I think half the battle is already won (so to speak) when YOU realize that this is unhealthy. You are that other 50% so don't stand for it and if your gut instincts are telling you something is imbalanced or off in your marriage, pay attention and don't let it slide. Be very careful as the years can add on and this can snowball. Hope you both are able to work through this together.

  8. #17
    Platinum Member LaHermes's Avatar
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    I also endorse DancingFool 110%

    "Now....do you really want to live in this madness for another 20, 40, 50 years? Is this really acceptable to you? Do you want your child to grow up like this? Sometimes leaving isn't the worst thing you can do....staying is."

    And Bolt 110%

    "He enjoys seeing you cower, rush to obey him, perhaps beg, plead and declare your love for him. It gives him a woody to see you like that. It makes him feel like a big powerful stud. So, why would he want to give that up?
    "



    He doesn't wish to seek help for his issues and fell out with the first doctor he consulted (probably didn't much like the mirror that was held up to him!).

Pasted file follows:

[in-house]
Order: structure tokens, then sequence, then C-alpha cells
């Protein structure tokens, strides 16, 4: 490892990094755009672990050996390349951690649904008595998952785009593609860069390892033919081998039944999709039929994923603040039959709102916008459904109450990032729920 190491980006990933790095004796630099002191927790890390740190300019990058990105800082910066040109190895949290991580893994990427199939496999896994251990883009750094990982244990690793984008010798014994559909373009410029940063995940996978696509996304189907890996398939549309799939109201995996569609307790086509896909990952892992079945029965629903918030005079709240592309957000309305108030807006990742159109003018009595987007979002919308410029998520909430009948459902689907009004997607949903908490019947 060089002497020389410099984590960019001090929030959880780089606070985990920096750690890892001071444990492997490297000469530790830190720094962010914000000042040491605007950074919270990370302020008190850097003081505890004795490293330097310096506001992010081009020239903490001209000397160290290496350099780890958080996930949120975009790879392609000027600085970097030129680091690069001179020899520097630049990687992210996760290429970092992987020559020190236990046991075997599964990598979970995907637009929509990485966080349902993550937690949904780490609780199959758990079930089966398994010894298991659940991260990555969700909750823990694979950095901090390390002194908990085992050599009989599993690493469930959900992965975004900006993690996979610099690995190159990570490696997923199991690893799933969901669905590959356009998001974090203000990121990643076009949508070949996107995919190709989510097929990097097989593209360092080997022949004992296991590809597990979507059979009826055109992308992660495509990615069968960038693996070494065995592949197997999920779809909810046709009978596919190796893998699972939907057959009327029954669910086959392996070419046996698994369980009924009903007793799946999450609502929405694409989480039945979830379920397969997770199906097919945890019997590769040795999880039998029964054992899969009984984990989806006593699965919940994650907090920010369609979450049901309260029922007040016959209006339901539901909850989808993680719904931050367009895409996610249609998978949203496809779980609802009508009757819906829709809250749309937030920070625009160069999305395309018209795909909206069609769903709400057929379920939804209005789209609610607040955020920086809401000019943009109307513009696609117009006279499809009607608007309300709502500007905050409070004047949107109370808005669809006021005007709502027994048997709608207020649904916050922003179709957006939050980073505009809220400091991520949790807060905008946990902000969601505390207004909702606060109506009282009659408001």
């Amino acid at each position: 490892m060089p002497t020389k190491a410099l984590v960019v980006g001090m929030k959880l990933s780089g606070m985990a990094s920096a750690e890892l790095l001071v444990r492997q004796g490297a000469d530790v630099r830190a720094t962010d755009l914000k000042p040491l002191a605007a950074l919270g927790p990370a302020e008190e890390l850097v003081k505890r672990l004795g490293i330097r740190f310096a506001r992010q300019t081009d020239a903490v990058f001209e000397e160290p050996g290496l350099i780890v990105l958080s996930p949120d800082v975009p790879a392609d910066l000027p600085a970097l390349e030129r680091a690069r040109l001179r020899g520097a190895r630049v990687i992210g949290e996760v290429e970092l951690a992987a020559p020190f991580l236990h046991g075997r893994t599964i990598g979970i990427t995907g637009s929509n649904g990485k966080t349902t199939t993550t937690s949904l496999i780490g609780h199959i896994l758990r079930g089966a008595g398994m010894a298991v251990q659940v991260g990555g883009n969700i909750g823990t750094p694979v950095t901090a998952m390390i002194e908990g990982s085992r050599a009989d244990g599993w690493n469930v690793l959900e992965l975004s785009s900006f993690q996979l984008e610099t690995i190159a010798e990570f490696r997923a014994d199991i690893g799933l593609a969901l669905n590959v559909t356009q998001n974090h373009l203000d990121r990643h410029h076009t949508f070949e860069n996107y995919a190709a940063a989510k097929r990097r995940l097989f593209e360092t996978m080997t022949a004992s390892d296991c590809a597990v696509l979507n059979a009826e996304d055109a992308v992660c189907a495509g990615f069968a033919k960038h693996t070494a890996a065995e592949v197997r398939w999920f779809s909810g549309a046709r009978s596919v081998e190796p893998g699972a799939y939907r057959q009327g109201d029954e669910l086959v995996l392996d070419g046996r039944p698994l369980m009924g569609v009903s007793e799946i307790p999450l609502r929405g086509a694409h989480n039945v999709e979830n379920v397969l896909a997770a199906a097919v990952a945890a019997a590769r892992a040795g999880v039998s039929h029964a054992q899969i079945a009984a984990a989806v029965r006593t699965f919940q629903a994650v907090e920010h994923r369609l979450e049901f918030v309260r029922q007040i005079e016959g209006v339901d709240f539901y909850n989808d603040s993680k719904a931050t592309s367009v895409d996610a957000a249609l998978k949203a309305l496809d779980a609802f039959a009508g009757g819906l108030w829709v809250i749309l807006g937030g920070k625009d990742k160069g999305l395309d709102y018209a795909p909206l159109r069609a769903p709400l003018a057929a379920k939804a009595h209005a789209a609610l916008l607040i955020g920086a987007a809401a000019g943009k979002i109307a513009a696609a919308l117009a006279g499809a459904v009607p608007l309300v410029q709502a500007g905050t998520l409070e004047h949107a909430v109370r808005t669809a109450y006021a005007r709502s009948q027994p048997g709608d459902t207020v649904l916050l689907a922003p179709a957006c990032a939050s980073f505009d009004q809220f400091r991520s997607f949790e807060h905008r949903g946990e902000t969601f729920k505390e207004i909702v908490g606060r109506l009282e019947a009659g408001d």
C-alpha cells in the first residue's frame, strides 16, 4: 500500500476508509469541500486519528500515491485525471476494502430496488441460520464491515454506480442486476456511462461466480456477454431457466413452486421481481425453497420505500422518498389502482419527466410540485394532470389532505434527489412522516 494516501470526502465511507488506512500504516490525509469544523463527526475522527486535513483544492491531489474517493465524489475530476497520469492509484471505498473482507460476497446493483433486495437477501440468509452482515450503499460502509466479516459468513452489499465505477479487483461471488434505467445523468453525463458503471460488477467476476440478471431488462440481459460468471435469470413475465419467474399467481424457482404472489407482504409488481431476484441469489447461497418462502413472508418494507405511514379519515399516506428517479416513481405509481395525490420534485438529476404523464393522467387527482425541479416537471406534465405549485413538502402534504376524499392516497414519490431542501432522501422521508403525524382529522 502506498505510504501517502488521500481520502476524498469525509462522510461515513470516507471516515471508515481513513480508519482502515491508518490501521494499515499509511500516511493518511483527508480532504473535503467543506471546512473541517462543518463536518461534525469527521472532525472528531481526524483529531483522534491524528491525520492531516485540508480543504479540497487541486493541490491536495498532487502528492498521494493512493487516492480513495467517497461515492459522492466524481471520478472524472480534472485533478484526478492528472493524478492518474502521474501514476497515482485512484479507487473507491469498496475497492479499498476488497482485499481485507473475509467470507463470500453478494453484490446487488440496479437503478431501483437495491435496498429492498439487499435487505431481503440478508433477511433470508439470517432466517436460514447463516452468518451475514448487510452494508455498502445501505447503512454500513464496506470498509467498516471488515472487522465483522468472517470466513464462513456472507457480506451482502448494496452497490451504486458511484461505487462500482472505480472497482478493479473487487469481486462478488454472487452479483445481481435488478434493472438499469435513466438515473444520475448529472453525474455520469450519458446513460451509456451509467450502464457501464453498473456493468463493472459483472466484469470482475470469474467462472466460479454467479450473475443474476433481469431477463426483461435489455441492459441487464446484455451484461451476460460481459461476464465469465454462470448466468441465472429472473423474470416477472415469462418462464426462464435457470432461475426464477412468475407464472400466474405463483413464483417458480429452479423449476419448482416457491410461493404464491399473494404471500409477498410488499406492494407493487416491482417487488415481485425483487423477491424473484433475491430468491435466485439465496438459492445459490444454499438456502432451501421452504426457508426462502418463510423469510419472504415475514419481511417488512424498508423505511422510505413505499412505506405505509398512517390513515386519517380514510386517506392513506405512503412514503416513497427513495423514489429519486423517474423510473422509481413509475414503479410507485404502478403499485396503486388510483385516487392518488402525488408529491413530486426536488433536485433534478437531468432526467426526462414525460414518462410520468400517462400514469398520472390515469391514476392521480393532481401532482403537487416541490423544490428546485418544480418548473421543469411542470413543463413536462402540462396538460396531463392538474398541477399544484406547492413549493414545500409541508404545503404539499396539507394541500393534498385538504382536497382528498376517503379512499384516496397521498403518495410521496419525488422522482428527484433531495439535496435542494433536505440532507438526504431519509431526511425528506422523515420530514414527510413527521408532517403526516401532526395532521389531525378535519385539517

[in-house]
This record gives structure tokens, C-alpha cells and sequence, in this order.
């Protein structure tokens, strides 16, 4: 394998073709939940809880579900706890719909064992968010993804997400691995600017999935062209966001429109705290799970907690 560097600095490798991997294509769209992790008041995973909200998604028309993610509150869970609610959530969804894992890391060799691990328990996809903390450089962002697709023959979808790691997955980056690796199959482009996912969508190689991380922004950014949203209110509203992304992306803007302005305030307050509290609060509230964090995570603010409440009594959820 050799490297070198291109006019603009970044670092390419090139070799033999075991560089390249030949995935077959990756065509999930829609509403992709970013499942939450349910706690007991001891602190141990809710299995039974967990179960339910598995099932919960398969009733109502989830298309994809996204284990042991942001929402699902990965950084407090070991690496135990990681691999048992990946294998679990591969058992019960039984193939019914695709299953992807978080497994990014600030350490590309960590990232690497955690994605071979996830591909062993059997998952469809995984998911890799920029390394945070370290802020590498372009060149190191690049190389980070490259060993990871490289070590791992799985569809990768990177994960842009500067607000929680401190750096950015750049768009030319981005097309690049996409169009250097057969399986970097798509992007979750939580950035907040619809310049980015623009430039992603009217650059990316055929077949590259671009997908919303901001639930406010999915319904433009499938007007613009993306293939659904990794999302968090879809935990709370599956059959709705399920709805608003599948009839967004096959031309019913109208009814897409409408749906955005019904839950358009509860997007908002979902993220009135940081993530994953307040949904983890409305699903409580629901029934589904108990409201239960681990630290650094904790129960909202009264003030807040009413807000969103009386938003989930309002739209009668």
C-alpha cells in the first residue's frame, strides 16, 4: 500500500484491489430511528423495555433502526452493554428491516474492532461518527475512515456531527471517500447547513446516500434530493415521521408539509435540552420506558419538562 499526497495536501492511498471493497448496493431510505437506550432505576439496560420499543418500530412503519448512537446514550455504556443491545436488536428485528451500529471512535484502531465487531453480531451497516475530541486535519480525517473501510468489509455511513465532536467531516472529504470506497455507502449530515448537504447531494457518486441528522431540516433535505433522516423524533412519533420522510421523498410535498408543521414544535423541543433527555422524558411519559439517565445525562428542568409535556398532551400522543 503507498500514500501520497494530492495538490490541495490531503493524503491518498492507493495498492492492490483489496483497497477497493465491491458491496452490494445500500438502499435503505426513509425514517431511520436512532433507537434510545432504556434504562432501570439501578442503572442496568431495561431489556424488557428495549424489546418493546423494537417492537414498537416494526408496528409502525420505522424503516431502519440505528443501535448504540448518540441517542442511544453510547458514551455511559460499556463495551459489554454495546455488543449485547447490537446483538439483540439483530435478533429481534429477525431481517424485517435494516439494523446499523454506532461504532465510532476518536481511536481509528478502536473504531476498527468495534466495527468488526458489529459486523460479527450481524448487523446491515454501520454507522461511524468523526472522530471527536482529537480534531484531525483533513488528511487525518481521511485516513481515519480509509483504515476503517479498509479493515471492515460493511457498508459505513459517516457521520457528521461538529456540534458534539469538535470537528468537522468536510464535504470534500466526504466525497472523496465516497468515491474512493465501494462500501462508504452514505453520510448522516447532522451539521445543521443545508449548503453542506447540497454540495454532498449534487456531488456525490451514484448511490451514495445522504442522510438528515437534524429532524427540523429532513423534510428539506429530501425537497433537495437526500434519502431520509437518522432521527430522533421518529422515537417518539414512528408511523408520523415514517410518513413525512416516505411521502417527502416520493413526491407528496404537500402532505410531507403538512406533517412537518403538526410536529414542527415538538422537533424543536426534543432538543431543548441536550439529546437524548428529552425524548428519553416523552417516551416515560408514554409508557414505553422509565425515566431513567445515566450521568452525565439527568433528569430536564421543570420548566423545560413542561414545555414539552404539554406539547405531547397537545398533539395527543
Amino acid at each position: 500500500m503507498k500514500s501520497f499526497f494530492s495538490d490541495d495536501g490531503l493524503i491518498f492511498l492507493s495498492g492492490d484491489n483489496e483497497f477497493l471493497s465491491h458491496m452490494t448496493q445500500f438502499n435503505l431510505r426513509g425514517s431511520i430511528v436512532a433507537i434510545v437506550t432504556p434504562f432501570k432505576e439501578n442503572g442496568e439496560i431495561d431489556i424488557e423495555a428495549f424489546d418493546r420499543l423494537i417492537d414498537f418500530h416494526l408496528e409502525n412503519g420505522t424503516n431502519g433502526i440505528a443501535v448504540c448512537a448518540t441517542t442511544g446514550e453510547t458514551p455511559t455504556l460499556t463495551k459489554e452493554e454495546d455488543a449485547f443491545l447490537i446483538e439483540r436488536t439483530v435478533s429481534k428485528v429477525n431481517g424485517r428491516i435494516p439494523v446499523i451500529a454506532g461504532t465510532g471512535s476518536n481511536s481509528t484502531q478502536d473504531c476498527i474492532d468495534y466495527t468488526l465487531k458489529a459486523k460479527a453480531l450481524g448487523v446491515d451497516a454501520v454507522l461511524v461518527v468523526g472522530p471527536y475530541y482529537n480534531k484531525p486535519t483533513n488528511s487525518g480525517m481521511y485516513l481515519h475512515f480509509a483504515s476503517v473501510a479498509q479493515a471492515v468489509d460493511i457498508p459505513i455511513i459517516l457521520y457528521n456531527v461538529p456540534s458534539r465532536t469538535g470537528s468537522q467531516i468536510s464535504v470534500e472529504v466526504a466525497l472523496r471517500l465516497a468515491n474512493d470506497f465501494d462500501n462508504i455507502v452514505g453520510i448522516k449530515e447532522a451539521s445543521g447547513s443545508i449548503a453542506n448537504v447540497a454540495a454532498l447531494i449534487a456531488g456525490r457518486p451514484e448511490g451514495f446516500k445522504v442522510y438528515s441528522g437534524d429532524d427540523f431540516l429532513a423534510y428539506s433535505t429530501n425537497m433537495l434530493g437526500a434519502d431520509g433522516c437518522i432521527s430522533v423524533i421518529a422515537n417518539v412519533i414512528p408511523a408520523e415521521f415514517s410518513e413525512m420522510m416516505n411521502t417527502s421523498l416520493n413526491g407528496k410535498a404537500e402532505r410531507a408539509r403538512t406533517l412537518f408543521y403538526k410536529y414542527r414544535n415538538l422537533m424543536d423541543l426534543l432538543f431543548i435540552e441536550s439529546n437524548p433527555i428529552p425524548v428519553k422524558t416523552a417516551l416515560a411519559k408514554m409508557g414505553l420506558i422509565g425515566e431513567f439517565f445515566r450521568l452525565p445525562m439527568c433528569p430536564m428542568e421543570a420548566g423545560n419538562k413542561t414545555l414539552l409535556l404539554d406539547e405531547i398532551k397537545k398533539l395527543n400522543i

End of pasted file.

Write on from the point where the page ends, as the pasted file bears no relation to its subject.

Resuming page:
And what Lambert said:

    " Is that is good enough for you and your daughter?

    "Remember you're teaching her what love is, what marriage is, how a woman should be treated... you must be a strong woman to raise a strong woman."

  9. #18
    Platinum Member Jibralta's Avatar
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    Originally Posted by leseine7
    The cycle is that he'll "joke" almost every day about how "Oh, Mom forgot to do that again..." or "why did you move that there? What are you thinking?" The jokes are confusing to me mixed with genuine arguments around how little I do for the home and marriage. Then I won't react positively to the "joke," and he will get angry and roll his eyes and sigh that I don't understand his humour.
    This really does not look good, unfortunately. Mean spirited jokes, rolling of eyes--all signs of contempt. I don't know if you can fix contempt.

  10. #19
    Platinum Member LaHermes's Avatar
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    Yes. Contempt. The worst of the Four Horsemen (see Gottman).

  11. #20
    Platinum Member maew's Avatar
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    My ex husband was like this.... read "ex", not current... and that's one of the reasons he is my ex.

    I know how scary it is to think of living your life without him in it... You may think you need him but you don't... I encourage you to visualize yourself being successful with or without him, and make a plan for how you might function no matter what happens... because even though you spend all your time being codependent with him, that's no guarantee that the relationship will last forever.